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A guide to weld-on bullet hinges

clock 5.5 minutes | 22 Mar 2022

Metal weld-on bullet hinges for industrial applications

Why are weld-on hinges also called bullet hinges?

Weld-on hinges are also known as bullet hinges due to the tapered shape of the barrel’s tip. Which leads to another name they’re known by: barrel hinges.

This guide will answer that question and give lots of information such as:

While the hinge’s barrel resembles the look of a bullet, it’s not just its shape that differentiates it from other hinges. It’s how it’s fastened. While traditional hinges are secured with bolts or screws, weld-on hinges – as the name implies, are installed by welding.

Barrel hinge

How weldable hinges are used

Weld-on hinges are used when a hinge must be secured to a metal surface, especially when space is limited. When dealing with metal surfaces, it’s not easy to drive in screws. If using a traditional hinge, you have to drill pilot holes, which can disrupt the integrity of the metal surface. This is where weld-on hinges come in handy.

Also known as weld-on gate hinges and bullet gate hinges, they’re useful for a range of industries, from construction to agriculture. Below are just a few barrel-hinge uses.

  • Enclosures
  • Shipping containers
  • Speciality vehicles
  • Traffic light controls
  • Armoured vehicles
  • Security gates or doors
  • Prison/detention gates
  • Vault doors
  • Fire doors
  • Lead-lined x-ray room doors

How weld-on bullet hinges work

Bullet hinges or weld-on hinges consist of three main parts:

Weld on bullet hinge diagram
  1. Leaf side, also known as female – the barrel side without pin
  2. Barrel side with pin, also known as male
  3. Bush, which sits between two halves.
Hinges on doors

Female barrels are welded onto the surface that needs to move, such as doors. Male barrels are welded onto structural surfaces, such as door frames. Most doors that use bullet hinges are typically lift-off doors. As most lift-off doors usually drop, the barrel without the pin should be positioned on top. This will allow the bottom barrels to provide outstanding load bearing to support the door.

Weld-on hinges can be secured so that the door or gate:

  • Can be removed by lifting it off
  • Is permanent – can never be removed for security reasons

Heavy-duty weld-on hinges, also called heavy-duty barrel hinges and heavy-duty weld-on gate hinges, are another option for exceptional loads. Some weld-on hinges come with grease nipples, which allows the hinge pin to be easily lubricated – an ideal mechanism for heavy doors. The example to the right is a weld-on hinge with a grease nipple, which protrudes from the tip.

Grease nipple

Is a bullet-hinge installation right for you?

You can install a weld-on bullet hinge anywhere you like, at any angle needed. All that’s necessary is that the metal surface supports welding. There are two considerations for these hinges, however:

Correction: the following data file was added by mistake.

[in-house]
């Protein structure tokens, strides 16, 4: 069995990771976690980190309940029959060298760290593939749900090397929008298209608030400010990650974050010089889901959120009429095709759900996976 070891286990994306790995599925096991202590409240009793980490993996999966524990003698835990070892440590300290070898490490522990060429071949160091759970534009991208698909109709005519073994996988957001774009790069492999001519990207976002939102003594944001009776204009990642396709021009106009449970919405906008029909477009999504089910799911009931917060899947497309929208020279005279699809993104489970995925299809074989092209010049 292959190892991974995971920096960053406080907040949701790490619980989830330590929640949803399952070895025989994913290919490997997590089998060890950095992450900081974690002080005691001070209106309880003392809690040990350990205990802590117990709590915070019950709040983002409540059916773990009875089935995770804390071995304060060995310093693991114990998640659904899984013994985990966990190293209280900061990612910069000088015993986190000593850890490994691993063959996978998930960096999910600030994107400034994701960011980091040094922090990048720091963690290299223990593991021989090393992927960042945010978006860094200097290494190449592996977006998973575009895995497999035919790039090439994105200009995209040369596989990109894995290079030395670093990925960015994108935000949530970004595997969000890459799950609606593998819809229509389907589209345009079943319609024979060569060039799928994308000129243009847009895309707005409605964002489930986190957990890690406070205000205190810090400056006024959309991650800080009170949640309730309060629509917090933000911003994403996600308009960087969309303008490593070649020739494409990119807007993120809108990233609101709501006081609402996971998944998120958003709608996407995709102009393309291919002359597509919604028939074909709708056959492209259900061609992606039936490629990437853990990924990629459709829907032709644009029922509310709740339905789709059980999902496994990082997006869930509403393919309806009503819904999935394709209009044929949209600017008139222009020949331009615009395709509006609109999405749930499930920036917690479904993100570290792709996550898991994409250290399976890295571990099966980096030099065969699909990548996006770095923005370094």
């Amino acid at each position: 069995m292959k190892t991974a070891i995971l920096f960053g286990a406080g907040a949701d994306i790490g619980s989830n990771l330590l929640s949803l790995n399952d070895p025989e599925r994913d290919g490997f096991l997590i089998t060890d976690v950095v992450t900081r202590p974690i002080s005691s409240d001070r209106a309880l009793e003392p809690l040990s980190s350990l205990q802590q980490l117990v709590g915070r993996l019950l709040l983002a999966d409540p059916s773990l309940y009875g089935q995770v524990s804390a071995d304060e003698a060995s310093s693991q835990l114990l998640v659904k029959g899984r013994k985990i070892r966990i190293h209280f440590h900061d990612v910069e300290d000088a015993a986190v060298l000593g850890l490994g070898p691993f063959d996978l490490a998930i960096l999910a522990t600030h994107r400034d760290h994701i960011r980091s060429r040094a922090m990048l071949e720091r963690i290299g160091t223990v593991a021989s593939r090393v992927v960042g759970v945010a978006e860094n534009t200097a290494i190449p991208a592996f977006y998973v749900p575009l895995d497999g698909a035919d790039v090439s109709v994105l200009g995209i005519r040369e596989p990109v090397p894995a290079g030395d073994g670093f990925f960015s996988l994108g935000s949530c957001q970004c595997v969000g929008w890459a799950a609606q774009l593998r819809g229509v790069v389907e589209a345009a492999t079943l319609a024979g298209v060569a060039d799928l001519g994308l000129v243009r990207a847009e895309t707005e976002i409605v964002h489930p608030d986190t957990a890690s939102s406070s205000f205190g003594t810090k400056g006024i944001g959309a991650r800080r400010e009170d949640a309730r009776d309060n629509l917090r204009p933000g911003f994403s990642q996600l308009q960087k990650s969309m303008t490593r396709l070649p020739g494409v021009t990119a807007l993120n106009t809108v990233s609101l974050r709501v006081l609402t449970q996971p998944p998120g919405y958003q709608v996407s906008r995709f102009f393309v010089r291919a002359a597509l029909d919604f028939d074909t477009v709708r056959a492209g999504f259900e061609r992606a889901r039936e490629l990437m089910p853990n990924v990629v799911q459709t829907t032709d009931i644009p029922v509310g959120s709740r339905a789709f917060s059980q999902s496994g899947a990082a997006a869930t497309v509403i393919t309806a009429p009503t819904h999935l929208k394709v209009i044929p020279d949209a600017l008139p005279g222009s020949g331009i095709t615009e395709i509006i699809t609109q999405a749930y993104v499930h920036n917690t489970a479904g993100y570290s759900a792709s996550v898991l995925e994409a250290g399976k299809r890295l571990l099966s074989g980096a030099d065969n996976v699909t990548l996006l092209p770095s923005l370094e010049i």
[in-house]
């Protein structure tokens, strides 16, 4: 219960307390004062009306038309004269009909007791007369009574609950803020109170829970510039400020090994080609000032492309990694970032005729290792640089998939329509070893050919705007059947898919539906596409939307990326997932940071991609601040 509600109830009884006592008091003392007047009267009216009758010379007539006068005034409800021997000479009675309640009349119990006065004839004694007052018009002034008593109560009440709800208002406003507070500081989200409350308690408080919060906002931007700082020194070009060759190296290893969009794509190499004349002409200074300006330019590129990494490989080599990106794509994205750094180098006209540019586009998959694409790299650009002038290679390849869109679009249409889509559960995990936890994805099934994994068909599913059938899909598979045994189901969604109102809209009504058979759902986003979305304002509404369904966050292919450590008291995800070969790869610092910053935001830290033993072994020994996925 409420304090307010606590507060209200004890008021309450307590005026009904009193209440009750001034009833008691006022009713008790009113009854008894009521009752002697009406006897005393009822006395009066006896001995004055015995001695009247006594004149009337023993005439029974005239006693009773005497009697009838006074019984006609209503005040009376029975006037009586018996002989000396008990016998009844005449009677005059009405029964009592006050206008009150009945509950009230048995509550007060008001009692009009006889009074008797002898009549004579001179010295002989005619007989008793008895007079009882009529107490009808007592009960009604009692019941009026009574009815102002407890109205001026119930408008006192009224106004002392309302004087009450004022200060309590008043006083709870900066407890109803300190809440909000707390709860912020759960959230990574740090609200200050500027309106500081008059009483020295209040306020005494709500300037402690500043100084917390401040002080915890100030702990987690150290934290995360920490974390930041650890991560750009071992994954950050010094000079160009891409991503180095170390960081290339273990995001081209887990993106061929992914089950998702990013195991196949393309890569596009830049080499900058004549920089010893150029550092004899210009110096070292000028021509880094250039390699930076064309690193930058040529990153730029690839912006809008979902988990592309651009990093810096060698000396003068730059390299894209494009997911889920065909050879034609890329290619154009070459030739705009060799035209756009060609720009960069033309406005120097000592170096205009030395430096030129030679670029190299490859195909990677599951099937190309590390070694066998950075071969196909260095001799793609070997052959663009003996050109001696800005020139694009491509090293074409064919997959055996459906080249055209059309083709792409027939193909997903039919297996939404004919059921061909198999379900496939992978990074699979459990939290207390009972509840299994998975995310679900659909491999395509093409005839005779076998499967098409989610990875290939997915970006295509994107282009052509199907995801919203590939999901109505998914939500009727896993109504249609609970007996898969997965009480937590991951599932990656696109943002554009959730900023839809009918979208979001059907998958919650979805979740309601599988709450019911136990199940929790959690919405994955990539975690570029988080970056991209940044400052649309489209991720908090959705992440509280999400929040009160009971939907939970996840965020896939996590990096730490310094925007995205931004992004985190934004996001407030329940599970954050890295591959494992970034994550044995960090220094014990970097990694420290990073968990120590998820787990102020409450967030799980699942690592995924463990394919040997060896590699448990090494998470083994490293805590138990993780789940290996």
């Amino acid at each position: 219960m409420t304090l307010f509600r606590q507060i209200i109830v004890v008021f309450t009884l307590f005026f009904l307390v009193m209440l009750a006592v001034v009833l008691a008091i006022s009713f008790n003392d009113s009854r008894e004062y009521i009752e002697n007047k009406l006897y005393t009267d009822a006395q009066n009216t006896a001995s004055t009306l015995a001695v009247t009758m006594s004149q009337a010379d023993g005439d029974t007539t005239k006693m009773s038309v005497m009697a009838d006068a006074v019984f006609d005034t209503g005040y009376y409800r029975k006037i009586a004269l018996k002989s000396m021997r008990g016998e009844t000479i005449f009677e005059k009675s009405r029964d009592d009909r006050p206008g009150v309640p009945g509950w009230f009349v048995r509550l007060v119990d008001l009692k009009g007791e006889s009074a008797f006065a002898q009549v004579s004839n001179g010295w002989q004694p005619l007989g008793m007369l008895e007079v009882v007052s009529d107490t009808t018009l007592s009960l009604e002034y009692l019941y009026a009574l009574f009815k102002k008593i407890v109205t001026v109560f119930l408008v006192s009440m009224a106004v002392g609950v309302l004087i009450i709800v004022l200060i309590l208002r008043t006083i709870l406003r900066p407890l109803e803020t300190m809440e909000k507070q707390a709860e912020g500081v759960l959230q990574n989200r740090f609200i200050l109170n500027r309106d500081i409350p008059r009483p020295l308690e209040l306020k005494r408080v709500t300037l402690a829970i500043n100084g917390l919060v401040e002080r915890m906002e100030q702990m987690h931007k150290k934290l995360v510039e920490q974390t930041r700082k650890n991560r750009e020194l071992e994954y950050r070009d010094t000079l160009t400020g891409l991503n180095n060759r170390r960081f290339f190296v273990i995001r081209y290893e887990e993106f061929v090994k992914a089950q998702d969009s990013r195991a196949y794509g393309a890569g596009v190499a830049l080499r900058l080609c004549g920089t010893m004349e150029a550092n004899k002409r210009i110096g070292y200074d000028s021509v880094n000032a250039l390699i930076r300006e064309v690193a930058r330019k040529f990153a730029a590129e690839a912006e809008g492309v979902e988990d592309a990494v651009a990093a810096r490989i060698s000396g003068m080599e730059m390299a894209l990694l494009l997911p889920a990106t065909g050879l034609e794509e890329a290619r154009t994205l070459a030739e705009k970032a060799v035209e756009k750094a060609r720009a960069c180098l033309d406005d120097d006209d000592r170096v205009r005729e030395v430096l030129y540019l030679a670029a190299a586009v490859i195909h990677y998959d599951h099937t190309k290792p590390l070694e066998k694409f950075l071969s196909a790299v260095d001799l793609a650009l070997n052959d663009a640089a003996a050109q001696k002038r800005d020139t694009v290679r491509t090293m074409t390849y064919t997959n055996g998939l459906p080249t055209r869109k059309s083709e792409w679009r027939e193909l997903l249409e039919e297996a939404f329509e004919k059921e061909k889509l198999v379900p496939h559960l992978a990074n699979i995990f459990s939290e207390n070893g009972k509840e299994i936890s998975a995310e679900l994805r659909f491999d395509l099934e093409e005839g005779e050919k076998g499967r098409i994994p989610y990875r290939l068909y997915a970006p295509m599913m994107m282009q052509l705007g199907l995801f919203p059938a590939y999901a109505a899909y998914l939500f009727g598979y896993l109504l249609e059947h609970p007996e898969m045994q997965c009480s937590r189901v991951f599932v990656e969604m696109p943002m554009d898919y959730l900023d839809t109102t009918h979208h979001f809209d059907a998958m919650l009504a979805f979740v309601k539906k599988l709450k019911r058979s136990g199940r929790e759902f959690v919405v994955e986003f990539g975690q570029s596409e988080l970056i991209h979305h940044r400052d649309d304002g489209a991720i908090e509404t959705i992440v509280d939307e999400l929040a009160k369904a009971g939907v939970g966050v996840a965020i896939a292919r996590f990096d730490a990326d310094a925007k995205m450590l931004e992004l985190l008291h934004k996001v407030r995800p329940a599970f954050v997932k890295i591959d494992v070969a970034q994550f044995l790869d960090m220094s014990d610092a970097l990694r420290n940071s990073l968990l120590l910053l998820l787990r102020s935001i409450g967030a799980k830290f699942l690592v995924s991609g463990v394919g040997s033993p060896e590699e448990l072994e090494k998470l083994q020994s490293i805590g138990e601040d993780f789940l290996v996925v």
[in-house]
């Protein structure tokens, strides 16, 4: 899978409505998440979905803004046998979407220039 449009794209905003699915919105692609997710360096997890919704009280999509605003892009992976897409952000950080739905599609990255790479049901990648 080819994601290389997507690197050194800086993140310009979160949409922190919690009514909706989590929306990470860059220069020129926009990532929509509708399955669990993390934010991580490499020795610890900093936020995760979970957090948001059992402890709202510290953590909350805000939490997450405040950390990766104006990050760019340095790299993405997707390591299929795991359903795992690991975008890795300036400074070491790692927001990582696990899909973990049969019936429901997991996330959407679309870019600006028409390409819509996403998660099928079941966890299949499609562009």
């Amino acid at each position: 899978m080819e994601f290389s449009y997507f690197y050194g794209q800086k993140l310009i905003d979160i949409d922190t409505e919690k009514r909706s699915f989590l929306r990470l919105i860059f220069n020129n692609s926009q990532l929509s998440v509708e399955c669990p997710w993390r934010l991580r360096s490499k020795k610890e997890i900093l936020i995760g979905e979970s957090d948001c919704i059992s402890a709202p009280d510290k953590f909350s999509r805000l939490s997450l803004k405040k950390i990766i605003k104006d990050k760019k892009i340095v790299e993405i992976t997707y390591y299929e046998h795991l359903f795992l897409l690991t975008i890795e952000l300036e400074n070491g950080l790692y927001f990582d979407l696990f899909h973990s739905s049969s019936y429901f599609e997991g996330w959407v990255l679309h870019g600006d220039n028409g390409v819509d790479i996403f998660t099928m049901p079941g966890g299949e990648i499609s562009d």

1. Welding torch needed

Welding is a fabrication process that fuses two metals together with heat. You’ll need a welding torch to secure the hinges.

2. Doesn’t work with wood

Hinges can’t be welded onto wooden structures. If you’re working with wood, use traditional hinges with through holes and threaded fasteners.

Hinges on industrial door

Materials

The most popular materials for weld-on hinges are:

Steel

Strong and durable, steel bullet hinges are suited for high-stress applications. Weld-on steel hinges are available with a brass or steel pin.

Stainless steel

Stainless-steel barrel hinges offer a high degree of corrosion resistance for harsh environments. Stainless-steel weldable hinges with a stainless-steel pin are grade 304.

Aluminium

Weld-on aluminium hinges are lightweight without sacrificing durability and strength. Excellent corrosion resistance. Available with a stainless-steel pin.

Installing bullet hinges

Bullet hinge sizes vary, so you shouldn’t have any problems finding what you need. Your next concern is how to install bullet hinges. For our purposes, we’re going to explain the process as it regards a gate.

If you’re new to welding, you’ll need to understand tack welding, which are very small welds meant to temporarily bond metals. They enable you to maintain the joint gap while holding the hinge in place. It also shows you if your hinge is aligned properly.

Hinges on a gate

Step 1: Mark the gate frame and gate where the hinges will go.

Step 2: Take the male part of the hinge – the part with the pin – and position it to the gate frame, tack welding it in place. Use two tacks per side per hinge half.

Step 3: Position the gate in the frame where it will be once it’s installed. If necessary, use temporary jamb packers to support the gate at its desired height. Then clamp material, such as flat bar, on both sides of the gate to hold it in place.

Step 4: Slide the female part of the hinge onto the pin and fully weld the hinges to the gate and the frame.

Want the gate to be a permanent fixture?

In the installation instructions above, the gate can be lifted off its hinges. If you want your gate permanently secured, install the top hinge upside down.

Download free CADs and try before you buy

Free CADs are available for most solutions, which you can download. You might also need other components for your application. Free samples are available for many of our solutions so that you can ensure what you’ve chosen is exactly what you need. You might also find helpful:

Types of hinges and where to use them

How to size hinges

If you’re not quite sure which product will work best, our experts are always happy to advise you. Whatever your requirements, you can depend on fast despatch. Request your free samples or download free CADs now.

Questions?

Email us at sales@essentracomponents.co.uk or speak to one of our experts for further information on the ideal solution for your application 0345 528 0474.

Hinges